Relationship management taps into our abilities in the other three EQ skills. It ensures clear communication and effective conflict management. If we manage our relationships well, we can derive the benefit of connecting with different types of people, even those we are not fond of. Conflicts at work can aggravate when people passively avoid problems, because of their lack of skills needed to initiate a direct, yet constructive conversation. These conflicts can explode when people don’t manage their anger or frustration, and choose to take it out on others. Relationship management gives us the skills to avoid such scenarios and make the most out of every interaction we have with other people.
Strategies for relationship management
Be Open and Be Curious: When you ask questions and others open up, you learn a lot of information that will help you manage relationships. Further, people will appreciate the interest that you are showing in them. Whether you are beginning a relationship, in an established one or in a rough patch, make time to be open and curious with these people.
Avoid giving mixed signals: People trust what they see over what they hear. You confuse and frustrate others when you say one thing and your body or tone say another. Use your self-awareness skills to identify your emotions and use your self-management skills to decide which feelings to express and how to express them.
Take feedback well: Feedback helps us improve in ways that we cannot see on our own. However, some feedback can take you by surprise and catch you off guard. First consider the source of feedback – whether that person has a real interest in seeing you improve. Next turn on your social awareness skill to listen and understand what is being said. Whether you agree with the feedback or not, thank the person with grace. Next use self-management skills to decide the next steps.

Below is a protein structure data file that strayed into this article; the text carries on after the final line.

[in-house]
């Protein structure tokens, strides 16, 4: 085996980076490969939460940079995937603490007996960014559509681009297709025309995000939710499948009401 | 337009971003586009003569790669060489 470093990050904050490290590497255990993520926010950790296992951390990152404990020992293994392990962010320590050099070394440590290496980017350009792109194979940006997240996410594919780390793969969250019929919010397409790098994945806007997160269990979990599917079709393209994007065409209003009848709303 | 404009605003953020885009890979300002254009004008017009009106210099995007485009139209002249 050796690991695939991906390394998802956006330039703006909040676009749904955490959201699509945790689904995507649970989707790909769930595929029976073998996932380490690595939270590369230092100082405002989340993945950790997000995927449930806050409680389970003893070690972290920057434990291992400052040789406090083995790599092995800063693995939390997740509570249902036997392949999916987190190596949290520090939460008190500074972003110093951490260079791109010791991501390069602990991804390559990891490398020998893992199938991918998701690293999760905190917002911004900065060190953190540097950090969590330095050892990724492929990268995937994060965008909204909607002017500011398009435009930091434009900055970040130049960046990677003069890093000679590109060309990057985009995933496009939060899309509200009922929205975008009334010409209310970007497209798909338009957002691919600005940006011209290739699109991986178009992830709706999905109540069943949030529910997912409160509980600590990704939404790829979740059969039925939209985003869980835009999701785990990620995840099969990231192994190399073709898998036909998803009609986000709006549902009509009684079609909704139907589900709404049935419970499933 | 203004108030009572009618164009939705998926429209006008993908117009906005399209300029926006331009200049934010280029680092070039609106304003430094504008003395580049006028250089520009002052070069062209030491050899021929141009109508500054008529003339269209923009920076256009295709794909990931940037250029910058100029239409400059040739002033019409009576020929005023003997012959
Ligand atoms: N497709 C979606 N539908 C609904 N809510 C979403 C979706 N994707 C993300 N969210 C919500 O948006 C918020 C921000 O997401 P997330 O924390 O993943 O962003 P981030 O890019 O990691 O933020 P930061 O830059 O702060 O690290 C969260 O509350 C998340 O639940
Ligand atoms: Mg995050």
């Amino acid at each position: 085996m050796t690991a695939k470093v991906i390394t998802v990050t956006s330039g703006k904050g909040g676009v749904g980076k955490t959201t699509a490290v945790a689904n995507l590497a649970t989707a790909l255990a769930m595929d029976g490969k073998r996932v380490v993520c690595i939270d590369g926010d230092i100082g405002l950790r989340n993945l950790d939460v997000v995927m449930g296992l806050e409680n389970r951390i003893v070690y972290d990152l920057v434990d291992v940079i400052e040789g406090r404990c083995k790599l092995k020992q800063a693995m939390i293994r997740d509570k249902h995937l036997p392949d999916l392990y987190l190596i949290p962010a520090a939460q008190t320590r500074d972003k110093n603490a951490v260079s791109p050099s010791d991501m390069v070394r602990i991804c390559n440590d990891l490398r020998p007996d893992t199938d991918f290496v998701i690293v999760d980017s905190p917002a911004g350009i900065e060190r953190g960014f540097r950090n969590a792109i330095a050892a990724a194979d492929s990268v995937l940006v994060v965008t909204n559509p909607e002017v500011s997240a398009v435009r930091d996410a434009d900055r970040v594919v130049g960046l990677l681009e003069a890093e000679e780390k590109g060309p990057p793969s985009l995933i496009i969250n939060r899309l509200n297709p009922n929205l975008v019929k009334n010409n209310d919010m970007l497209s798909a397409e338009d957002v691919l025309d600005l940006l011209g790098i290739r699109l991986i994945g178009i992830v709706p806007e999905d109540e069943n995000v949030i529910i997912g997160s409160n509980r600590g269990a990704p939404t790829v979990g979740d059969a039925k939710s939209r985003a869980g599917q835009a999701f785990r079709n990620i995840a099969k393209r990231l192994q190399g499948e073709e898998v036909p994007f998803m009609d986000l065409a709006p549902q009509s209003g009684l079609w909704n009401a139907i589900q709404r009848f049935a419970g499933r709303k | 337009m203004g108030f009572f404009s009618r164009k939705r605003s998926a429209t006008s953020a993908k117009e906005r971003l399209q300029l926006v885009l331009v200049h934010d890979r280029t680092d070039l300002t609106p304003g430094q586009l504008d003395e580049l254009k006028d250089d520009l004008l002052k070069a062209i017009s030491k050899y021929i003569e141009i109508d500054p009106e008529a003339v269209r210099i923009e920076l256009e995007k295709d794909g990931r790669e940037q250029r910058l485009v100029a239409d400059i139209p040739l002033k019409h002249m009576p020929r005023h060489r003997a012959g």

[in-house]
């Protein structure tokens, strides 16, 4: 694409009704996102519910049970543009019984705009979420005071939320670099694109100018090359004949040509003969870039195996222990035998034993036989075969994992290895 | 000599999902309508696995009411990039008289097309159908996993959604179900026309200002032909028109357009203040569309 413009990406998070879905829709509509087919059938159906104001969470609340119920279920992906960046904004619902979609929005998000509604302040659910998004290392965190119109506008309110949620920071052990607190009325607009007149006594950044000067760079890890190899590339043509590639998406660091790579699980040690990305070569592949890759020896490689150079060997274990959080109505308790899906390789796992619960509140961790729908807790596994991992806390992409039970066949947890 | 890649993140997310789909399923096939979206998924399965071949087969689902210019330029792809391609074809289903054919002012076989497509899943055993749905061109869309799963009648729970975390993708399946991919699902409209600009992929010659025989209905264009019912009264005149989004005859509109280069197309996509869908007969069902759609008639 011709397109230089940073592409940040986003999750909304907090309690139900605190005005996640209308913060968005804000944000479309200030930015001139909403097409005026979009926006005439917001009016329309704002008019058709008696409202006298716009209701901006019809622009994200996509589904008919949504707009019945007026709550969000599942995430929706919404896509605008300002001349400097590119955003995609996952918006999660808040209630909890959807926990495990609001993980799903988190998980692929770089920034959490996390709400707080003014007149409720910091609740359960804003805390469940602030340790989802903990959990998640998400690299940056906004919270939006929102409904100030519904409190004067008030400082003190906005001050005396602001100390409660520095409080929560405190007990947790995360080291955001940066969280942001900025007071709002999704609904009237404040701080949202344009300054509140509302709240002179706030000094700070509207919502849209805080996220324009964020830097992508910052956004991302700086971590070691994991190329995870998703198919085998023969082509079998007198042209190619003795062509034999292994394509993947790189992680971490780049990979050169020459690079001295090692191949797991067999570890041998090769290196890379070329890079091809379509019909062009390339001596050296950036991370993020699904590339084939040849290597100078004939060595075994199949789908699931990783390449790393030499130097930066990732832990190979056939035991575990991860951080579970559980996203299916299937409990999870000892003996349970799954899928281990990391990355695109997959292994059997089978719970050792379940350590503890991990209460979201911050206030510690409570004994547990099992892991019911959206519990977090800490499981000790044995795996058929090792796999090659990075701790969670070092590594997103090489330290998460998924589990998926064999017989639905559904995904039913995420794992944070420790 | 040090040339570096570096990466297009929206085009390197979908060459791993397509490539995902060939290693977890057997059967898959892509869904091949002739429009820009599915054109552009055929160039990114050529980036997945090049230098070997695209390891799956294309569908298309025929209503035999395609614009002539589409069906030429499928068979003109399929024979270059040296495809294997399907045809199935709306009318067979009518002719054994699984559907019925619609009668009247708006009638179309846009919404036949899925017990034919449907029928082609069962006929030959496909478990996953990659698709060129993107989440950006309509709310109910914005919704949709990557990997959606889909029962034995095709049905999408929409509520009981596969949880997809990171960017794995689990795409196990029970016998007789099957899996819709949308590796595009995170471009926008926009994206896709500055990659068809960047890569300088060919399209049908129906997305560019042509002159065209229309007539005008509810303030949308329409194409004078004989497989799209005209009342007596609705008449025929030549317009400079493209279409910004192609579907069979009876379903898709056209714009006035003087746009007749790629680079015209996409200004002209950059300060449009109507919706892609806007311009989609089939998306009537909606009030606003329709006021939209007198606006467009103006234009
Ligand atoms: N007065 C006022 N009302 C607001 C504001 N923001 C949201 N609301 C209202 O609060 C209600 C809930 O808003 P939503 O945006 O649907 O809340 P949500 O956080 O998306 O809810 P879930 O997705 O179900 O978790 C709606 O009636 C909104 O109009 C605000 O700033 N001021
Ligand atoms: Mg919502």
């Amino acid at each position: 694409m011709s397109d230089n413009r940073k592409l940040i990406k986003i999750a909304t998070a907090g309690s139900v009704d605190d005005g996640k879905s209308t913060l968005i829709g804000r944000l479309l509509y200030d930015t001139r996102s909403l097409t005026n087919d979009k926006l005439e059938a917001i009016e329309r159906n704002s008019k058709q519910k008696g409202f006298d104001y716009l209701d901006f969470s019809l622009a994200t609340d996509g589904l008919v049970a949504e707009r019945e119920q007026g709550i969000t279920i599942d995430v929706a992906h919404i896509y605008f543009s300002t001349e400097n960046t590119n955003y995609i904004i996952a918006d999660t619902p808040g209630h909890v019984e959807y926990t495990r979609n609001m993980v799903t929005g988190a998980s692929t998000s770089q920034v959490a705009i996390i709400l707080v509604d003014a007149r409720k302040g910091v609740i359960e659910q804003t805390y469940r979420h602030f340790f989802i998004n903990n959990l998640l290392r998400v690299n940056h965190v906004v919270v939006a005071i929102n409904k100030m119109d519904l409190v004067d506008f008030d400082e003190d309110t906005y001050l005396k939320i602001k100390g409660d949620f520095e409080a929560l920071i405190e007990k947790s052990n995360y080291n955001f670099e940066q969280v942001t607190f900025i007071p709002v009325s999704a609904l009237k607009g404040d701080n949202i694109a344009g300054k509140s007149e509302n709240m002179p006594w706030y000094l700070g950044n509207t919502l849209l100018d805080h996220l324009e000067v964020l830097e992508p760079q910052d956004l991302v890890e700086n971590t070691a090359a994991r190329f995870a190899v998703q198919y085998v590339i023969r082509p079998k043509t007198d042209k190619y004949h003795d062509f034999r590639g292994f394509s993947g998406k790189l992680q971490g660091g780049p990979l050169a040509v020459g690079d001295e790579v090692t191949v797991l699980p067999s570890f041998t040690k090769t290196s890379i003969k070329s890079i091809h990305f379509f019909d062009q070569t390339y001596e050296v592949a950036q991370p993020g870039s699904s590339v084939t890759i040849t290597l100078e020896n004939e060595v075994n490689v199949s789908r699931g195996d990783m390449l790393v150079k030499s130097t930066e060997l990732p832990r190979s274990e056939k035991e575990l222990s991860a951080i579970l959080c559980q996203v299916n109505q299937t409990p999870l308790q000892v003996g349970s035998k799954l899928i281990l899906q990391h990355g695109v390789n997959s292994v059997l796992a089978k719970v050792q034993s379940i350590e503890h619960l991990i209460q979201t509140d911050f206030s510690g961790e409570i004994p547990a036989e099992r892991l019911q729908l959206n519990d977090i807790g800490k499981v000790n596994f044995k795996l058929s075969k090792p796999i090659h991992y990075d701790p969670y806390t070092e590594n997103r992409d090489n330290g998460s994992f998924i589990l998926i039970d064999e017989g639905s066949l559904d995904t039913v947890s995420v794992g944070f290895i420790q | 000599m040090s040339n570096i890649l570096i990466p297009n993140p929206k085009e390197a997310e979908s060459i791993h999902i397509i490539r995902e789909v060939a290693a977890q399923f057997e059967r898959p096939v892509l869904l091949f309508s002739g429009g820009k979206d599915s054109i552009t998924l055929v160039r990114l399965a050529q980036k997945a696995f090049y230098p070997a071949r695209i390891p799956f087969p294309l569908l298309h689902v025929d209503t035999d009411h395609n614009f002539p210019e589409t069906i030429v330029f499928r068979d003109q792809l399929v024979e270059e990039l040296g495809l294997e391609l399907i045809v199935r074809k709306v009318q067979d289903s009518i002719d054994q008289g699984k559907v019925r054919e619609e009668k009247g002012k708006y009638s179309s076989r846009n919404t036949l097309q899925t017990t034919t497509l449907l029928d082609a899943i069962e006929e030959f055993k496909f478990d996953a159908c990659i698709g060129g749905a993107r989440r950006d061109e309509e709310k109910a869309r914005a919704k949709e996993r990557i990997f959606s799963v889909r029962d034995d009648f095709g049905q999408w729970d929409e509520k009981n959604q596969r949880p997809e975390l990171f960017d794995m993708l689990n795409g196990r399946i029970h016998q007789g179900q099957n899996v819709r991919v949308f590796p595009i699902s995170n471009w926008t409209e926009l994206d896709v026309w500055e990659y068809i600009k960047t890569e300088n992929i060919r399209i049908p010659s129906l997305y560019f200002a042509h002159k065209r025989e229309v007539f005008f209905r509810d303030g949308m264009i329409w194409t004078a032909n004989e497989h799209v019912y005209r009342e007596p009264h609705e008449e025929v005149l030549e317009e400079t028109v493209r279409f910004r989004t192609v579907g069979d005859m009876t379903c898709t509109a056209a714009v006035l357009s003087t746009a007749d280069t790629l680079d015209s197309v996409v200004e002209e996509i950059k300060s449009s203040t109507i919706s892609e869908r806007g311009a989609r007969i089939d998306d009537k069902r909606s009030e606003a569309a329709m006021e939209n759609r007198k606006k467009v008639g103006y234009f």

Acknowledge the other person’s feelings: Everyone has a right to experience feelings, even if you don’t feel the same way. You may not agree with how they feel, but recognize their feelings as legitimate and respect them.
Explain your decisions, don’t just make them: Instead of making a change and expecting others to just accept it, take time to explain the why behind the decision, including alternatives, and why the final choice made the best sense. Its better if you ask for ideas and inputs in advance. Acknowledge how the decision is going to affect them. Transparency and openness make people feel trusted, respected and connected to their organisation.
Make your feedback direct and constructive: Giving feedback is a relationship building event that requires all the four EQ skills to be effective. Use your self-awareness skills to identify your feelings about the feedback. Next use your self-management skills to decide whether you are comfortable with the feedback process. Next use social awareness skills to think of the person receiving the feedback. Constructive feedback means sharing your opinion and offering solutions for change.
Tackle a tough conversation: Tough conversations are inevitable. Acquiring EQ skills can help make these conversations easier to navigate without ruining the relationship. When you enter a tough conversation, prepare yourself to take the high road, not be defensive and remain open by practicing the below strategies.
Start your discussion with an agreement on the common ground that you share.
Ask the person to help you understand his or her side.
Resist the urge to plan a rebuttal or “comeback”.
Help the person understand your side too.
Move the conversation forward.
Keep in touch.
Emotional intelligence is a skill that can be learned – and unlearned. Just as you work hard to lose weight, only to pack those pounds on again during the festive season, you can sharpen your EQ skills only to see them go dull again. You wouldn’t expect Federer or Djokovic to keep winning titles if they stop practicing their tennis game, would you? The same is true with EQ skill development. If you consciously stop practicing these skills, somewhere down the road you will slide back to the old habits and allow tough circumstances to overpower you. If you need help to build your EQ skills and keep them sharp, you can take professional help from a certified EQ Practitioner. A professional can tailor-make a plan for you to follow every day and provide a roadmap for achievement and success.